When Greta and I celebrate our twentieth anniversary this year, I believe we’ll do so as a married couple. Not in the legal sense—full marriage equality is probably a generation away—but in the best, most important sense of the word marriage.
When we met, Greta was an unacknowledged alcoholic and I was recovering from a near-fatal hiking accident. Well, it appeared to be an accident. I had tried to cross some mossy rocks at the top of a small waterfall and had fallen about thirty feet, badly breaking my leg. The friends who saved my life didn’t know that despair had led me to look at those dangerous rocks and carelessly think, “Oh, what the hell.”
None of them knew I was a lesbian. I barely knew it myself, if knowledge includes a kind of ownership. Now I recognize my homosexuality as a profound yet unremarkable aspect of my nature, like being right-handed or female, but back then I didn’t know how I was going to make my way in a world that so violently wished I didn’t exist. I was yielding to that violence when I stepped out on those rocks.
And then I met Greta. She was not my first love, but she is my great and lasting love. With Greta I have entered into marriage. When she endured the physical and emotional turbulence of addiction recovery so that she could be more engaged in our life together, she married me. When I confronted the inner demons that made me use words like knives in an argument, I claimed her as my spouse. We forgive each other, if not right away, then in the fullness of our mutual devotion. We laugh and play in utter intimacy. We hold each other’s best self to the light, so that we are better daughters, sisters, citizens, and friends.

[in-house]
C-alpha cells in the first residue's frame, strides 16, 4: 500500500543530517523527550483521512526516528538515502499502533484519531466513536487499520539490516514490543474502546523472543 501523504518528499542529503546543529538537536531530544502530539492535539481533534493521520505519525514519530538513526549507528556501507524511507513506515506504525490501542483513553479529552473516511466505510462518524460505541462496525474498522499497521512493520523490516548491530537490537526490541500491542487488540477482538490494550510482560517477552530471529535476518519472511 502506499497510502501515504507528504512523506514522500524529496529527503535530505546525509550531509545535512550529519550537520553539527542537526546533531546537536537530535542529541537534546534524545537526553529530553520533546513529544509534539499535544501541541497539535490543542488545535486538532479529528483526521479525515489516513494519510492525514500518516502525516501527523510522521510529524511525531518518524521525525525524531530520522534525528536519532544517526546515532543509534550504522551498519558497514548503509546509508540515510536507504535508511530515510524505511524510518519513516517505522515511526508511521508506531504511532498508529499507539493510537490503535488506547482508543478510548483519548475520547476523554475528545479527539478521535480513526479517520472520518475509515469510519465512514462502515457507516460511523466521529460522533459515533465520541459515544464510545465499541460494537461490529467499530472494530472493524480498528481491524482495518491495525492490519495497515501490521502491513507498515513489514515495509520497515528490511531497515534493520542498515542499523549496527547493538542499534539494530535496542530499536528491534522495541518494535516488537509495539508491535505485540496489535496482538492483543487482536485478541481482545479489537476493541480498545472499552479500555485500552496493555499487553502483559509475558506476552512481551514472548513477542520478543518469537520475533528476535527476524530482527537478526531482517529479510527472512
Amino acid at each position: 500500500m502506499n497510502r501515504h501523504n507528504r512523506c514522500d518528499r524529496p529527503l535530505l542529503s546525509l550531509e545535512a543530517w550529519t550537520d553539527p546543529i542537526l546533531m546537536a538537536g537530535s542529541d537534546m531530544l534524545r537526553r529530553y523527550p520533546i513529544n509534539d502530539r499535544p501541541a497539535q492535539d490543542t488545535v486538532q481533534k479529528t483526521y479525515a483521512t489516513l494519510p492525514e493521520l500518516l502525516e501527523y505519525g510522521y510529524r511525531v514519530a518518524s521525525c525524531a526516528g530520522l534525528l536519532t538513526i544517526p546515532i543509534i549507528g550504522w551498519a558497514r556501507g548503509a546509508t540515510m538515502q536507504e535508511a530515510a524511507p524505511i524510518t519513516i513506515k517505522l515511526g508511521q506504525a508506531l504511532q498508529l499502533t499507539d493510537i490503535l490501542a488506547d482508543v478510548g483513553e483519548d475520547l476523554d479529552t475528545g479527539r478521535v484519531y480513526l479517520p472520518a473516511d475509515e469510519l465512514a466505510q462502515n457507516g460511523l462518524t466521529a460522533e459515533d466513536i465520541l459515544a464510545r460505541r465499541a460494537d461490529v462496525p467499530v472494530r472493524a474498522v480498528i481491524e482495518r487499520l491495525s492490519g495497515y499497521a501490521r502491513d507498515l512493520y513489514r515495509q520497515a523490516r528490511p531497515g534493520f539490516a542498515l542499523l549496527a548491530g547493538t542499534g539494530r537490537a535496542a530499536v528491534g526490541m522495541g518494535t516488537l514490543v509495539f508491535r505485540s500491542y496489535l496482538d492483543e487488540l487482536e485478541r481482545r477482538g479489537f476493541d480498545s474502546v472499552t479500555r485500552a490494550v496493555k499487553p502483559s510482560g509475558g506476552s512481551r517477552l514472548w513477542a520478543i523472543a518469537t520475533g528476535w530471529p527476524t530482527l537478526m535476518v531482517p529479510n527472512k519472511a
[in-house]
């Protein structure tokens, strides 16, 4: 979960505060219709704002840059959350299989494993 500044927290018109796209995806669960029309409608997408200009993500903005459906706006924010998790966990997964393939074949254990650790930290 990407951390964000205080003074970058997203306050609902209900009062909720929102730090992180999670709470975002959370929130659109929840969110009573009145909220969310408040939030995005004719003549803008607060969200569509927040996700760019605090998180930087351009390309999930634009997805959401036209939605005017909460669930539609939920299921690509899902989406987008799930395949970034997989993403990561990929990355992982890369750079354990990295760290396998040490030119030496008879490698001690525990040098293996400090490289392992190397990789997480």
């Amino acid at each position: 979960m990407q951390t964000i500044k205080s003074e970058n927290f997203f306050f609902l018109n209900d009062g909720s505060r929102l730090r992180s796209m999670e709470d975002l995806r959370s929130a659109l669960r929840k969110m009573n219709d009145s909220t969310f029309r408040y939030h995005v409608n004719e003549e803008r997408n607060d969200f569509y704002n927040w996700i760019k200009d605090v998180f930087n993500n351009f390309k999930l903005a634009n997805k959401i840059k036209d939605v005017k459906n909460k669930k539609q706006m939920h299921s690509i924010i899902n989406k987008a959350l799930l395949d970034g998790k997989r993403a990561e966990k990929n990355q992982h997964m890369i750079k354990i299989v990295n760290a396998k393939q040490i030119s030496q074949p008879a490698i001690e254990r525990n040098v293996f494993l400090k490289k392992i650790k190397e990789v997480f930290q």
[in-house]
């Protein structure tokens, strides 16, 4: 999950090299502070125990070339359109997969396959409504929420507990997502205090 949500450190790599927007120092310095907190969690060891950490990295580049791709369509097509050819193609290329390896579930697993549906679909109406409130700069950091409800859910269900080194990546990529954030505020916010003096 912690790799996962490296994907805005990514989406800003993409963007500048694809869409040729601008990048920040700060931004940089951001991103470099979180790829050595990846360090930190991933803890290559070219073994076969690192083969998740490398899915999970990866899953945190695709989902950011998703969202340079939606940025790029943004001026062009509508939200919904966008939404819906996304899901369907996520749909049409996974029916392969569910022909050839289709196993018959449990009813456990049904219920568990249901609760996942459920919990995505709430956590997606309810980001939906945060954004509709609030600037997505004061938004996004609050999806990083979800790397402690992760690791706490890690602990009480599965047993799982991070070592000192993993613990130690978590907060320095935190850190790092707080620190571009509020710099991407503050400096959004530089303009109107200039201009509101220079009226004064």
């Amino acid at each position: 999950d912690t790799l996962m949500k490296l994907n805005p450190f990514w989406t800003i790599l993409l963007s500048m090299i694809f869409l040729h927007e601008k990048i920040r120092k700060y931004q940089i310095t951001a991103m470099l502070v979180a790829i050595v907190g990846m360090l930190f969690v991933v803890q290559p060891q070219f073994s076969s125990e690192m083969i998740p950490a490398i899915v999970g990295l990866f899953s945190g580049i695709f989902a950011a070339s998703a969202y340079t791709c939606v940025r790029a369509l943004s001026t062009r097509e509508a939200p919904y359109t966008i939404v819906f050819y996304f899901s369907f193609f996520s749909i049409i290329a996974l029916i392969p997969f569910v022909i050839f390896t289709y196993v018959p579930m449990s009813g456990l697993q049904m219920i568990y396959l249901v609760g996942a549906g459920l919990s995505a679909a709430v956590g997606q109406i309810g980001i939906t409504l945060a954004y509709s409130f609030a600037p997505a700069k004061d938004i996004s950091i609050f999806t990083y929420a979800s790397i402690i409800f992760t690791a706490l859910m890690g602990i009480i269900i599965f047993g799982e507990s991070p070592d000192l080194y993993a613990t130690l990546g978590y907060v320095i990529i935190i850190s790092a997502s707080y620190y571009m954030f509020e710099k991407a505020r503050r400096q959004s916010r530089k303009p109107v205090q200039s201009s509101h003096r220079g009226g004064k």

The feast of new love now more closely resembles a pot of chicken soup, but nothing is more nourishing through our daily rounds. We work and walk the dogs. We attend the celebrations and sorrows of our families and friends. She urges me into our garden when I need to renew my hope; I shine her beauty from my eyes when she doubts what there is to be seen.
Meanwhile, the soup is always on, simmering and fragrant. We are grateful. There is no thirst or hunger like that for lifelong love. Greta and I have pulled our chairs up to the marriage table, despite the lack of a formal invitation.
We are middle-aged now. Greta’s back is bad, and I grind my teeth at night. Old age stands just over there, at the edge of our woods. But we will walk into those woods together, no matter what. I believe when we die, we will die married. For better or worse. What else could that possibly mean?